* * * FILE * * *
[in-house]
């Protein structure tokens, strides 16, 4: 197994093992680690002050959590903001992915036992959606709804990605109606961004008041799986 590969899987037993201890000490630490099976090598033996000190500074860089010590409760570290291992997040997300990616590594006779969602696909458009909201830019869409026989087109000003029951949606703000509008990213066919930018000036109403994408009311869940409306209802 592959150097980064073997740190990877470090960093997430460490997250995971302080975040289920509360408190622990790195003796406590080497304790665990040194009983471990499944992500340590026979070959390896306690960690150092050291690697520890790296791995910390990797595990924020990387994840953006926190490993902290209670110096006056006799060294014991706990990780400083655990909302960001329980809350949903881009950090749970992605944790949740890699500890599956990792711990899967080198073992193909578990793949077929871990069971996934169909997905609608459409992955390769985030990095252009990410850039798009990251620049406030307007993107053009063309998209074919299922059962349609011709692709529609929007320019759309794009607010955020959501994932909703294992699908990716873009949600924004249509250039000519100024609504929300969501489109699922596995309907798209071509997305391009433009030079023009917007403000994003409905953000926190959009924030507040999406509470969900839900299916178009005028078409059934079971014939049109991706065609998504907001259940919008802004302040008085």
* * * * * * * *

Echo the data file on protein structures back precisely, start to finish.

[in-house]
């Protein structure tokens, strides 16, 4: 197994093992680690002050959590903001992915036992959606709804990605109606961004008041799986 590969899987037993201890000490630490099976090598033996000190500074860089010590409760570290291992997040997300990616590594006779969602696909458009909201830019869409026989087109000003029951949606703000509008990213066919930018000036109403994408009311869940409306209802 592959150097980064073997740190990877470090960093997430460490997250995971302080975040289920509360408190622990790195003796406590080497304790665990040194009983471990499944992500340590026979070959390896306690960690150092050291690697520890790296791995910390990797595990924020990387994840953006926190490993902290209670110096006056006799060294014991706990990780400083655990909302960001329980809350949903881009950090749970992605944790949740890699500890599956990792711990899967080198073992193909578990793949077929871990069971996934169909997905609608459409992955390769985030990095252009990410850039798009990251620049406030307007993107053009063309998209074919299922059962349609011709692709529609929007320019759309794009607010955020959501994932909703294992699908990716873009949600924004249509250039000519100024609504929300969501489109699922596995309907798209071509997305391009433009030079023009917007403000994003409905953000926190959009924030507040999406509470969900839900299916178009005028078409059934079971014939049109991706065609998504907001259940919008802004302040008085």